The Australian Human Rights Commission has launched a 12-month investigation into workplace sexual harassment, the first of its kind birthed from the growing #MeToo movement.
The national inquiry will involve in-depth examination, consultation and research around sexual harassment at work, and will consider the economic impact, behaviour drivers and current legal framework for sexual harassment claims.
“Importantly, the Inquiry will provide employees, employers and all members of the public with an opportunity to participate in developing a solution to ensure Australian workplaces are safe and respectful for everyone,” AHRC sex discrimination commissioner Kate Jenkins said.
The AHRC is currently conducting its fourth national survey into workplace sexual harassment, with early analysis showing increased levels since the last survey in 2012. The final results are expected to be published in August and will be used to identify the scale and nature of the problem across a number of industries.
The inquiry will examine the current legal framework, including reviewing complaints made to anti-discrimination agencies nationwide, Jenkins said.
“In making our recommendations, we will consider the changing work environment and existing good practice being undertaken by employers to prevent and respond to workplace sexual harassment.”
Maurice Blackburn national head of employment law Josh Bornstein threw his support behind the new inquiry.
“The announcement today of a national inquiry into workplace sexual harassment from the Australian Human Rights Commission (AHRC) is welcome, such an inquiry is long overdue to look at the full extent of sexual harassment within workplaces and what can be done to deliver meaningful reform.”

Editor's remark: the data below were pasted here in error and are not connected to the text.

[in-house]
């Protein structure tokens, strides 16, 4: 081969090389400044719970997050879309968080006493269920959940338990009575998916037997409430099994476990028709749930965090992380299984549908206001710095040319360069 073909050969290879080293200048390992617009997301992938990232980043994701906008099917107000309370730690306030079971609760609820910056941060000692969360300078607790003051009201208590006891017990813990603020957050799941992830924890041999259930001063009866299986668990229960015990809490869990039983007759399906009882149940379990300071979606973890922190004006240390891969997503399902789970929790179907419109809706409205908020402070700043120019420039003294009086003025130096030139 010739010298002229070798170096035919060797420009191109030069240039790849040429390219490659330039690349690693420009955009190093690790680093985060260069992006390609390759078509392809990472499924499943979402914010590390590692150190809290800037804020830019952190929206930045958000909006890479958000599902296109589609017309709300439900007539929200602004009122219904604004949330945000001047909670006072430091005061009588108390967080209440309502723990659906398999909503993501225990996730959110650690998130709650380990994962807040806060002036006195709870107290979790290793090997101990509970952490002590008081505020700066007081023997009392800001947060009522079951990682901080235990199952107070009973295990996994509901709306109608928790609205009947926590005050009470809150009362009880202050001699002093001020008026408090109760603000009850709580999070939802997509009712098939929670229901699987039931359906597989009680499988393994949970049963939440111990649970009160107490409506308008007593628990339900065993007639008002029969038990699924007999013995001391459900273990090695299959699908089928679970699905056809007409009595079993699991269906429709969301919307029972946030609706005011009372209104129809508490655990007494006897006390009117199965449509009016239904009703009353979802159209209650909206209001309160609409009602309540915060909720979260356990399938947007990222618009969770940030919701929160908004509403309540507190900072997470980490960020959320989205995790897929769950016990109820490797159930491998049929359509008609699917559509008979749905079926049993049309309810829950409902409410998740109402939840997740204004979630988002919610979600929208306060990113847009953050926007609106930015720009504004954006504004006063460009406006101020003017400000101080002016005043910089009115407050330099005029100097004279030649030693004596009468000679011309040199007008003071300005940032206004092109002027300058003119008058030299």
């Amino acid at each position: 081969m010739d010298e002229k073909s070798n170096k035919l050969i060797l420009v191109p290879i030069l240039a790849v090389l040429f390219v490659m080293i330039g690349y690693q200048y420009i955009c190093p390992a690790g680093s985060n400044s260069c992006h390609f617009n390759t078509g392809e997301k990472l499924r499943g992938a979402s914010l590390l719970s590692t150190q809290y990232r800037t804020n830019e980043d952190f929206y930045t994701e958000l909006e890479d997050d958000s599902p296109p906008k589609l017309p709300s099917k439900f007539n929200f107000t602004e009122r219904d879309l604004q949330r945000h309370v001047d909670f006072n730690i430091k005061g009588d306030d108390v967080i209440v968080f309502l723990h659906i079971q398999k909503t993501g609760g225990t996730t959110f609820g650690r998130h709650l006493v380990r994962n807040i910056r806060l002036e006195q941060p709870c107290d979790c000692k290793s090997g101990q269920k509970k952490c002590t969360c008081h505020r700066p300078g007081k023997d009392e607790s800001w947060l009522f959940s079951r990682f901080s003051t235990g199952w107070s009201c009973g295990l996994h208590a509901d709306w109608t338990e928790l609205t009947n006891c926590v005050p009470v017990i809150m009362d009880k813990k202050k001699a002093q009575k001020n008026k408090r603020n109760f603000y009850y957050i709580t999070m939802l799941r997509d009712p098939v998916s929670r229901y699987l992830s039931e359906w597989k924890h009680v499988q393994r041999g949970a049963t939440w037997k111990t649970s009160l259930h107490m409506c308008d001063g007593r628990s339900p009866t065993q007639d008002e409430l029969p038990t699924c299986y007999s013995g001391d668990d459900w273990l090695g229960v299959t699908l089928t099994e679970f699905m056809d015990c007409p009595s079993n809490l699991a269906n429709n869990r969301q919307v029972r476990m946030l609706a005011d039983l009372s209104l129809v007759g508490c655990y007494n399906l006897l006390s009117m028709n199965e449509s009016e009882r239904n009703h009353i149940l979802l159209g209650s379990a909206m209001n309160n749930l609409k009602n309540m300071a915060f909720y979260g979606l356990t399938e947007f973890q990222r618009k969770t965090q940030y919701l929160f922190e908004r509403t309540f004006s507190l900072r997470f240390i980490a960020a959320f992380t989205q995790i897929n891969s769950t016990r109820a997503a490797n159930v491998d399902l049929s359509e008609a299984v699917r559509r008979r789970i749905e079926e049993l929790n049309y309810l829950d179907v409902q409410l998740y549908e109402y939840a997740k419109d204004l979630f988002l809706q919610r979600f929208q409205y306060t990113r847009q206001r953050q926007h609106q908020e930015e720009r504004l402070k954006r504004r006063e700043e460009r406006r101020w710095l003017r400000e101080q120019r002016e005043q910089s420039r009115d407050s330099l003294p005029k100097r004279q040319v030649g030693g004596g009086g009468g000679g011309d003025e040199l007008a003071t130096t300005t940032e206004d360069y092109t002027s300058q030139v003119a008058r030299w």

One area in need of reform is the abolition of the six-month time limit for people making sexual harassment claims to the Commission, according to Bornstein. Although the AHRC doesn’t always terminate claims made outside of this time limit, the older a claim is, the less likely it is to be dealt with, Bornstein said.
“As the #MeToo movement has clearly shown, it can often take victims considerable time to come forward with a complaint, and in our view a six-month time limit to make a sexual harassment complaint to the AHRC is inadequate and should be addressed.”
He also recommended the Commission impose a positive obligation on employers to prevent sexual harassment, implement a company reporting regime for complaints or claims, and scrap the current $100,000 cap on damages for sexual harassment cases in NSW.
“That’s out of step with many other jurisdictions and something we think provides a barrier to justice for complainants in NSW,” he said.
Since the #MeToo movement was kickstarted with the Harvey Weinstein revelations, a number of incidents involving high profile firms within Australia have also been uncovered. Allegations of sexual harassment have led to the suspension of Peter Paradise, a senior partner at Herbert Smith Freehills, Don Manifold, South Australian managing partner at Ernst & Young, and a hitherto unnamed partner at KPMG. Melbourne mayor Robert Doyle has also had to step down due to similar allegations.
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